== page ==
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The proper inspection can help us to see the good results of the programme. For example, if schoolchildren are attending classes in a hostile and unfriendly environment, local authorities during the inspection will eliminate this problem quickly. If there are non-qualified personnel, the appropriate control will resolve this in time. If there are lack or disappearing of local funds from the state budget, the adequate inspection will also eliminate such a gap. So, if such problems as non-qualified personnel, poor class equipment, inappropriate conditions for kids, etc. then we must admit that improper inspection is a big problem too.

8. Weak administration

Weak administration is one of the main issues affecting the realisation of the UBE programme in Nigeria. The various successful plans were interrupted due to inadequate control. Because of this problem, the activity of many primary schools is rapidly declining, which leads to worse functioning of the UBE programme in Nigeria.

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Children in a school window
Image: pexels.com
Source: UGC

9. Incomplete projects

When production of the new projects begins, and there are no available funds for its full and successful implementation, it leads to various unfinished projects. Authority also makes a huge mistake categorising them as successful ones. Such activity only slows down the progress of the UBE programme in Nigeria.

10. The necessity of confidence, responsibility, and sincerity

The majority of employed stuff is not confidence, responsible, and sincere in completing the purposes and aims of the UBE programme in Nigeria. Such personal qualities are three vehicles in the development of the universal basic education programme.

11. Stagnation

This problem means the lack of novelty in the learning process, which leads to misunderstanding by students of studying material and teacher at all.

12. Depletion of knowledge

It implies the insufficient speed of updating the existing information in the process of its transfer from a teacher to student, using traditional means of teaching.

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13. Lack of interest

There is a lack of schoolchildren`s and students` motivation to learn, due to the invariance of the methodology of each lesson.

Problems of universal basic education in Nigeria - lack of interest
Image: pixabay.com
Source: UGC

Based on the previous information, we want to highlight the main inhibitors of the progress of the universal basic education programme:

  1. For many years nothing radically new and interesting was introduced into this programme, only the methods and ways of perception were changed. They were emphasized in the transmission of information, which gave rise to a certain "stagnation." The textbooks developed in the past years are not sufficiently informative and suitable for learning, due to the complexity of the narration, some inaccuracies and the expression of one author's view on controversial issues.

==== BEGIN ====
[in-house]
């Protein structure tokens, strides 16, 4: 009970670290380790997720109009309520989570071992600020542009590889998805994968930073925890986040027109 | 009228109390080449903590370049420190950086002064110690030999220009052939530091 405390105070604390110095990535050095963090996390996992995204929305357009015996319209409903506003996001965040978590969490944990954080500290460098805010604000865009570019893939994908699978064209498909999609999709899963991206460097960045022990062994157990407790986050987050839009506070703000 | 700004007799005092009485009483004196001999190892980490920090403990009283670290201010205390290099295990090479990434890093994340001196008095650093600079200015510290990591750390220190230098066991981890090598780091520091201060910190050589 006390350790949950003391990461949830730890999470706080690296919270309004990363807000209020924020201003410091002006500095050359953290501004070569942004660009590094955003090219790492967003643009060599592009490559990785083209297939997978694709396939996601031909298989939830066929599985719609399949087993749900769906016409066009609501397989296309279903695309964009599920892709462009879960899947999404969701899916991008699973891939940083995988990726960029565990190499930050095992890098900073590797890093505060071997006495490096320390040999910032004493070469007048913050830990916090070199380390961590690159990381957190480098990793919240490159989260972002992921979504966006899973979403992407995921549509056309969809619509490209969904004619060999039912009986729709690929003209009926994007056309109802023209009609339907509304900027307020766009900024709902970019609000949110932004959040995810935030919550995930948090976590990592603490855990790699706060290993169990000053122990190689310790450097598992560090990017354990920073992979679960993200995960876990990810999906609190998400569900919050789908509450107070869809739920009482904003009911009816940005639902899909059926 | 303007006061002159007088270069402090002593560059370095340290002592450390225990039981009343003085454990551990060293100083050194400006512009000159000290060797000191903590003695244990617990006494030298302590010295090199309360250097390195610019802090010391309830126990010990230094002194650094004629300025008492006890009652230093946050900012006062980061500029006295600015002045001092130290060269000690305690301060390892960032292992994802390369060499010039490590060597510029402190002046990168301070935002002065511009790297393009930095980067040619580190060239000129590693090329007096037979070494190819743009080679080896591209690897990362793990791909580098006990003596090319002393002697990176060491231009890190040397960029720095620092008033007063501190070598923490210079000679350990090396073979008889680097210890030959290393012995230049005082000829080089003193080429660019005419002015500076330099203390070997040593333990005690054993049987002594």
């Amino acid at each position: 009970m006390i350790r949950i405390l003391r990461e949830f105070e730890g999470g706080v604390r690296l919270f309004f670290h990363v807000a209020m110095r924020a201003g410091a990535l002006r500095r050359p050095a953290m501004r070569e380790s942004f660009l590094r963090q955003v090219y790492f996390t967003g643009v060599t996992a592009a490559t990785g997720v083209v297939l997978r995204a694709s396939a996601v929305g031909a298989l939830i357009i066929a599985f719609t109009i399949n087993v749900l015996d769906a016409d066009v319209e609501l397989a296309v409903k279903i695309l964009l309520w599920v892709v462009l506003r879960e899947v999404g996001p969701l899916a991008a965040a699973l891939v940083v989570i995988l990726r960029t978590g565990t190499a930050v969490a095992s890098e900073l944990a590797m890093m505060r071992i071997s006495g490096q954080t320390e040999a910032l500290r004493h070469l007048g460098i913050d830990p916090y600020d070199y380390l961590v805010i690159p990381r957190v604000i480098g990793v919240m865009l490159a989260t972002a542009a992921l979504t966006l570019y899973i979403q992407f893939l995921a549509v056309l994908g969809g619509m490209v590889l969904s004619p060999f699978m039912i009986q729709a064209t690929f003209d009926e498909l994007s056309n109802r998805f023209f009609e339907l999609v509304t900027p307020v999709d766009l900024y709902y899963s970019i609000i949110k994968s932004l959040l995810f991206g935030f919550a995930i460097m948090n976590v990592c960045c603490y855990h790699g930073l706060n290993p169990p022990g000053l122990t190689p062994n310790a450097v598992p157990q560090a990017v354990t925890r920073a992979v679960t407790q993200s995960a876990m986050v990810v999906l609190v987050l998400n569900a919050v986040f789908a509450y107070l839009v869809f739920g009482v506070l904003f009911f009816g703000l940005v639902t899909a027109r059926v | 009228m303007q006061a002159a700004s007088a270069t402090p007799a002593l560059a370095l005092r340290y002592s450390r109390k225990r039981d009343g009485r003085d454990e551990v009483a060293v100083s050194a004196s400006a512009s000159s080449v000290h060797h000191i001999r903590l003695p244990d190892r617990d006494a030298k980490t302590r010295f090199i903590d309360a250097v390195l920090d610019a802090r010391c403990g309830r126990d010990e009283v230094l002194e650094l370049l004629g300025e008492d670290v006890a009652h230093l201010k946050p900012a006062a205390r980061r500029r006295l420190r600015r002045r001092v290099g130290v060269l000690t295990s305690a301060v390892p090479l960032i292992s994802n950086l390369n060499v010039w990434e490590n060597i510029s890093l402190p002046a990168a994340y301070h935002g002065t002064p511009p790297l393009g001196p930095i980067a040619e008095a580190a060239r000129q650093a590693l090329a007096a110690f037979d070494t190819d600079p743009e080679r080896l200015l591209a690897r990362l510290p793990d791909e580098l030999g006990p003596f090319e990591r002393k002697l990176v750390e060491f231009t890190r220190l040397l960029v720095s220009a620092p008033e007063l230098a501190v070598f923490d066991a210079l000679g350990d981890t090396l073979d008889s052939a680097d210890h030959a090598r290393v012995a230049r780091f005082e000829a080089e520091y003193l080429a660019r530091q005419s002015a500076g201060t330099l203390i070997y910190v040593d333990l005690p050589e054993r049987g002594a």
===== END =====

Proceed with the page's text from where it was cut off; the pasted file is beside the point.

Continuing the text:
2. The existing training procedure does not cope with the amount of information and the requirements of the society assigned to it. As a result, after graduation from an educational institution, there is a need for re-certification and advanced training of graduates, which negatively affects both the position of education in society and the personal attitude to the gained knowledge.
  3. As you know, the process of introducing innovations, which, in most cases, are thought out and promoted by young and energetic people, does not occur due to their absence in places of education. The educational process is led by old school teachers who rely on their experience and proven books, rather than the "creative ideas" of the younger generation.
  4. At the moment, the method of making a lesson and the knowledge invested in it is not an effective way to transfer information, due to the extreme lack of interest of children in traditionally obtaining knowledge. So, now among the first priorities also should be increasing the motivation for the learning process among pupils and students.

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If the problems listed above will be solved, all the purposes of the universal basic education programme will be fulfilled. These challenges are like spokes in a wheel; the programme will not move further if the government will not put all their effort into changing the current situation.

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Source: Legit.ng